The analytical framework consisted of four themes. Medical school experiences (Theme 1) were described as ‘stressful and tedious’ but also ‘interesting and enjoyable’. Various constraints were experienced linked to the Medical school capacity (Theme 2), including human (limited number of teachers, teaching skills), organisational (departmental differences, curriculum related challenges), physical (lacking teaching facilities on campus, transportation problems) and financial capacity (inadequate remunerations for teachers, most students receive scholarships). Medical school culture (Theme 3) was by some participants perceived as fearful and unfair. Findings suggest various coping strategies (Theme 4) were used at school (‘creatively’ hire extra teaching staff, teaching schedule upon availability of staff), staff (juggle multiple roles, teach flexibly), and student levels (comply with ‘hidden’ rules, negotiate teaching support from less qualified health personnel).Conclusions
This study has provided an insight into the student perspective on medical education in Sierra Leone. Numerous capacity related concerns were identified; which are unsurprising for an educational institution in a low-income and conflict affected country. While the School, staff and students have found creative ways to deal with these constraints, participants’ accounts of stress imply more is needed. For example, findings suggest that: students could be better supported in their self-directed learning, more effort is required to ensure basic needs of students are met (like shelter and food), and the power imbalance between staff and students could be addressed. Also better alignment amongst learning objectives and assessment methods will likely diminish student distress and may, consequently, reduce exam failure and possibly drop-out.
Health service providers play a key role in addressing women’s need for pregnancy prevention, especially during the postpartum period. Yet, in Nepal, little is known about their views on providing postpartum family planning (PPFP) services and postpartum contraceptive methods such as immediate postpartum intra-uterine devices (PPIUD). This paper explores the perspectives of different types of providers on PPFP including PPIUD, their confidence in providing PPFP services, and their willingness to share their knowledge and skills with colleagues after receiving PPFP and PPIUD training.Methods
In-depth interviews were conducted with 14 obstetricians/gynecologists and nurses from six tertiary level public hospitals in Nepal after they received PPFP and PPIUD training as part of an intervention aimed at integrating PPFP counseling and insertion into routine maternity care services. The interviews were audio recorded, transcribed, and analyzed using a thematic approach.Results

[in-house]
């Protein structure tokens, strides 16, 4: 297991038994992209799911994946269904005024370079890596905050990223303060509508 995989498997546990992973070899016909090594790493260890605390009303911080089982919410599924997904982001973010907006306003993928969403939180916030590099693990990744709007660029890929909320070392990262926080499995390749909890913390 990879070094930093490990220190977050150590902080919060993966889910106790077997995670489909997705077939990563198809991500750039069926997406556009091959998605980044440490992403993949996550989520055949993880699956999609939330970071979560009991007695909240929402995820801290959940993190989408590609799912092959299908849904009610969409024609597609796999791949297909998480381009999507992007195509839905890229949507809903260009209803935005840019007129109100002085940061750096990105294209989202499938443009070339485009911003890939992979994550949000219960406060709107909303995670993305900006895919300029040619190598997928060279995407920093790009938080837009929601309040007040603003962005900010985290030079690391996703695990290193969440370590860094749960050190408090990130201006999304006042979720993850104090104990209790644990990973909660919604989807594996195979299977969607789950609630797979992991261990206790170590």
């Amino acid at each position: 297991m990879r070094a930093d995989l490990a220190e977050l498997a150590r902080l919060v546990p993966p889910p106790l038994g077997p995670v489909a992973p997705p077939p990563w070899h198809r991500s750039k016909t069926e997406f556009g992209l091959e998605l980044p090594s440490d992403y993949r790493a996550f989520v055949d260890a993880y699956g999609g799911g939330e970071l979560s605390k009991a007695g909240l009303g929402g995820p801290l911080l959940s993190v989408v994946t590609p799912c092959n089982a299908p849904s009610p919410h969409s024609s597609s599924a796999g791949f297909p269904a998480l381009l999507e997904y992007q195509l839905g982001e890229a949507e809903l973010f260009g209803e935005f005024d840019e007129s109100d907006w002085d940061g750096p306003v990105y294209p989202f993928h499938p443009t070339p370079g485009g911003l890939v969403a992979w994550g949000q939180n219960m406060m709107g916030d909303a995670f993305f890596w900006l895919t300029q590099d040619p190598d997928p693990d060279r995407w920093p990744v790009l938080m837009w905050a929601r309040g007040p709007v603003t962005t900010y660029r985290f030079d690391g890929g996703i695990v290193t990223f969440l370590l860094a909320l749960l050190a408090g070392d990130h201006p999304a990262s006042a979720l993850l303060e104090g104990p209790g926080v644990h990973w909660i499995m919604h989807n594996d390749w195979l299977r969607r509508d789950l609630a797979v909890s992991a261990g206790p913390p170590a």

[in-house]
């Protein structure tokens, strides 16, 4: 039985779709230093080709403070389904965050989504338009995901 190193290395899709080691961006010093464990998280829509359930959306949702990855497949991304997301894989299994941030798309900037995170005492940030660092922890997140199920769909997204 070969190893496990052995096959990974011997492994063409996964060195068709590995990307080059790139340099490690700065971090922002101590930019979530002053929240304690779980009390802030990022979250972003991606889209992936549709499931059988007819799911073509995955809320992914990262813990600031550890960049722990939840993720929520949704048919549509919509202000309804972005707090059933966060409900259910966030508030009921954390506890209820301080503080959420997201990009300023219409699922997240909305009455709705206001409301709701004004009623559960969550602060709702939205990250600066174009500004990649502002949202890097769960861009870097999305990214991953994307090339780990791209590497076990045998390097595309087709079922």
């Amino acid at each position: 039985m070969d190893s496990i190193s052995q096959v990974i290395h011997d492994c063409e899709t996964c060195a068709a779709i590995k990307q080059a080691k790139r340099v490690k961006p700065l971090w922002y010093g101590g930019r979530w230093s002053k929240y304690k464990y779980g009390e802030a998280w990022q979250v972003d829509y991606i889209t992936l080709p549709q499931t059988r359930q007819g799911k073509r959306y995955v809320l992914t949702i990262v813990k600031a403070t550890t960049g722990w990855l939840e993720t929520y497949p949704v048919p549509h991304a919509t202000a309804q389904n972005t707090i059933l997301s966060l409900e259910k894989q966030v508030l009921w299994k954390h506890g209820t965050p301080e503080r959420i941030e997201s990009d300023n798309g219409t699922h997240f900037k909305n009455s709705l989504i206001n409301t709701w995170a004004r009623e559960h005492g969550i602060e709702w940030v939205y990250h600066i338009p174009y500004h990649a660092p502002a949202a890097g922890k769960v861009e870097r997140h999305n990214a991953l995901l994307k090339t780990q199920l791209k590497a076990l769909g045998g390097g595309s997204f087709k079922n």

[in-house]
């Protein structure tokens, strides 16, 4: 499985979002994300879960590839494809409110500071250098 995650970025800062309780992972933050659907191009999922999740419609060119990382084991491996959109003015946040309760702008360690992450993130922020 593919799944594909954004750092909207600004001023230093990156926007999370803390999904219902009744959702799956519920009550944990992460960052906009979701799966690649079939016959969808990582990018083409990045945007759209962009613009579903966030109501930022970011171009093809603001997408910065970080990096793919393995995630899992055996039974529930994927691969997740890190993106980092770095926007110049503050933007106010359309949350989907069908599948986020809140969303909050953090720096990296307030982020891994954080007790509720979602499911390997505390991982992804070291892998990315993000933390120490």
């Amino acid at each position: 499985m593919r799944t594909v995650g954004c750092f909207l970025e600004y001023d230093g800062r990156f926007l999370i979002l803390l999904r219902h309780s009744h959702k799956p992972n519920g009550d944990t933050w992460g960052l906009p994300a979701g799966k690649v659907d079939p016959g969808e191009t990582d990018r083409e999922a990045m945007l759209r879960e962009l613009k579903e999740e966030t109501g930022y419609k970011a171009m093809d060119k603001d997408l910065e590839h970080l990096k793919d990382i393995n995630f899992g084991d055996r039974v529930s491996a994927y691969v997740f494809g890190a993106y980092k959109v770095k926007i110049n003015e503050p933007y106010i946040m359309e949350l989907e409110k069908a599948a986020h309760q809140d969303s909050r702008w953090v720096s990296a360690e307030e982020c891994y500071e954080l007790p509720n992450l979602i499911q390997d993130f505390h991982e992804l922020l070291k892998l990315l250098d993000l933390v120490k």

Providers identified several advantages of PPFP, supported the provision of such services, and were willing to transfer their newly acquired skills to colleagues in other facilities who had not received PPFP and PPIUD training. However, many providers identified several supply-side and training-related barriers to providing high quality PPFP services, such as, (i) lack of adequate human resources, particularly a FP counselor; (ii) work overload; (iii) lack of private space for counseling; (iv) lack of IUDs and information, education and counseling materials; and (v) lack of support from hospital management.Conclusions
Providers appeared to be motivated to deliver quality PPFP services and transfer their knowledge to colleagues but identified several barriers which prevented them from doing so. Future efforts to improve provision of quality PPFP services should address the barriers identified by providers.
Practice of emergency obstetric care signal functions and reasons for non-provision among health centers and hospitals in Lake and Western zones of Tanzania
The Lake and Western Zones of Tanzania that encompass eight regions namely; Kagera, Geita, Simiyu, Shinyanga, Mwanza, Mara Tabora and Kigoma have consistently been reported with the poorest Maternal Newborn and Child Health (MNCH) indicators in the country. This study sought to establish the provision of Emergency Obstetric Care (EmOC) signal functions and reasons for the failure to do so among health centers and hospitals in the two zones.Methods
All the 261 public and private hospitals and health centers providing Obstetric Care services in Lake and Western Zones were surveyed in 2014. Data were collected using questionnaires adapted from the Averting Maternal Deaths and Disabilities (AMDD) tool to assess EmOC indicators. Managers in all facilities were interviewed and services, medicines and equipment were observed. Spatial Mapping was done using a calibrated Global Positioning System (GPS) Essential Software for Android and coordinates represented on digitalized map with Arc Geographical Information System (GIS) software. Population data were according to the 2012 Housing and Population National Census.Results
In total 261 health facilities were identified as providers of Obstetric care services, including 69 hospitals and 192 health centres which constitute an overall facility density of 8 per 500,000 population. The three most common EmOC signal functions available in the 3 months preceding the survey were oxytocics (95.7%), injectable antibiotics (88.9%) and basic newborn resuscitation (83.4%). The lowest proportions of facilities performed Cesarean section (25.7%) and blood transfusion (34.6%). Policy restrictions were the most frequent reasons given in relation to nonperformance of blood transfusion and Cesarean section when needed. Lack of training and supplies were the most common reasons for non availability of assisted vaginal delivery and uterine evacuation. Overall the Direct Case fatality Rate for direct obstetric causes was 3%. The referral system highly depended on hired or shared ambulance.Conclusion
The provision of EmOC signal functions in Lake and Western zones of Tanzania is inconsistent, being mainly compromised by policy restrictions, lack of supplies and professional development, and by operating under lowly developed referral services.